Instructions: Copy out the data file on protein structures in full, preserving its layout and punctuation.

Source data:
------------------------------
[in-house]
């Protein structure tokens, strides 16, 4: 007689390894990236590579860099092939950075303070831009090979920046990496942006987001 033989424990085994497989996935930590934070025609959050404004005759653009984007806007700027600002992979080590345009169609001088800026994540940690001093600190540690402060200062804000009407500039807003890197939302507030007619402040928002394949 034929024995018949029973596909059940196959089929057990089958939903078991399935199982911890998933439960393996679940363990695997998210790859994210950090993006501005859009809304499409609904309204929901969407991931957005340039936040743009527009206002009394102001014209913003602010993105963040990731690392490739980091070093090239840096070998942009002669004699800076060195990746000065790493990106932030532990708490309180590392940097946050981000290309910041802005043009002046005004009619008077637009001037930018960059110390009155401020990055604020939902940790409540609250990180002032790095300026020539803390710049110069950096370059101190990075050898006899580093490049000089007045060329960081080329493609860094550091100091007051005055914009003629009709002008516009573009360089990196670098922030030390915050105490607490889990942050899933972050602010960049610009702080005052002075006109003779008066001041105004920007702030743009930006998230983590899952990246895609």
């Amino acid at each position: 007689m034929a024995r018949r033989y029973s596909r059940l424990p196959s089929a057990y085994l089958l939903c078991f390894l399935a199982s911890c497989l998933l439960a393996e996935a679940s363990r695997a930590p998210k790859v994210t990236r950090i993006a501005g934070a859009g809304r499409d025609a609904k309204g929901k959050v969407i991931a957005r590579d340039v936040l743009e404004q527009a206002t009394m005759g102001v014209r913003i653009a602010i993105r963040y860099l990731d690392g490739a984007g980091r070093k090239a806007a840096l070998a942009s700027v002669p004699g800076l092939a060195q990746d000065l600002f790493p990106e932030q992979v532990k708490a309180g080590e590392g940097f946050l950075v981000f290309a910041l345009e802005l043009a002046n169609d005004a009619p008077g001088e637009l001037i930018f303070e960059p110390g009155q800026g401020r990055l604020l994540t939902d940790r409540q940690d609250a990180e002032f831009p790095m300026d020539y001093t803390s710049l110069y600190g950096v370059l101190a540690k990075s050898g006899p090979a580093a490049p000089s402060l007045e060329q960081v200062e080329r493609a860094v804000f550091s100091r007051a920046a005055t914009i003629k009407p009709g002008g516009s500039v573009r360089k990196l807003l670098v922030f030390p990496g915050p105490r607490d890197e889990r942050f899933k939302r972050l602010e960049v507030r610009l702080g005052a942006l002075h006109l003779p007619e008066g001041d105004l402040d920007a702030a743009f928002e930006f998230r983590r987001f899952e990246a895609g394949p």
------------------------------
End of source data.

[in-house]
């Protein structure tokens, strides 16, 4: 007689390894990236590579860099092939950075303070831009090979920046990496942006987001 033989424990085994497989996935930590934070025609959050404004005759653009984007806007700027600002992979080590345009169609001088800026994540940690001093600190540690402060200062804000009407500039807003890197939302507030007619402040928002394949 034929024995018949029973596909059940196959089929057990089958939903078991399935199982911890998933439960393996679940363990695997998210790859994210950090993006501005859009809304499409609904309204929901969407991931957005340039936040743009527009206002009394102001014209913003602010993105963040990731690392490739980091070093090239840096070998942009002669004699800076060195990746000065790493990106932030532990708490309180590392940097946050981000290309910041802005043009002046005004009619008077637009001037930018960059110390009155401020990055604020939902940790409540609250990180002032790095300026020539803390710049110069950096370059101190990075050898006899580093490049000089007045060329960081080329493609860094550091100091007051005055914009003629009709002008516009573009360089990196670098922030030390915050105490607490889990942050899933972050602010960049610009702080005052002075006109003779008066001041105004920007702030743009930006998230983590899952990246895609």
């Amino acid at each position: 007689m034929a024995r018949r033989y029973s596909r059940l424990p196959s089929a057990y085994l089958l939903c078991f390894l399935a199982s911890c497989l998933l439960a393996e996935a679940s363990r695997a930590p998210k790859v994210t990236r950090i993006a501005g934070a859009g809304r499409d025609a609904k309204g929901k959050v969407i991931a957005r590579d340039v936040l743009e404004q527009a206002t009394m005759g102001v014209r913003i653009a602010i993105r963040y860099l990731d690392g490739a984007g980091r070093k090239a806007a840096l070998a942009s700027v002669p004699g800076l092939a060195q990746d000065l600002f790493p990106e932030q992979v532990k708490a309180g080590e590392g940097f946050l950075v981000f290309a910041l345009e802005l043009a002046n169609d005004a009619p008077g001088e637009l001037i930018f303070e960059p110390g009155q800026g401020r990055l604020l994540t939902d940790r409540q940690d609250a990180e002032f831009p790095m300026d020539y001093t803390s710049l110069y600190g950096v370059l101190a540690k990075s050898g006899p090979a580093a490049p000089s402060l007045e060329q960081v200062e080329r493609a860094v804000f550091s100091r007051a920046a005055t914009i003629k009407p009709g002008g516009s500039v573009r360089k990196l807003l670098v922030f030390p990496g915050p105490r607490d890197e889990r942050f899933k939302r972050l602010e960049v507030r610009l702080g005052a942006l002075h006109l003779p007619e008066g001041d105004l402040d920007a702030a743009f928002e930006f998230r983590r987001f899952e990246a895609g394949p």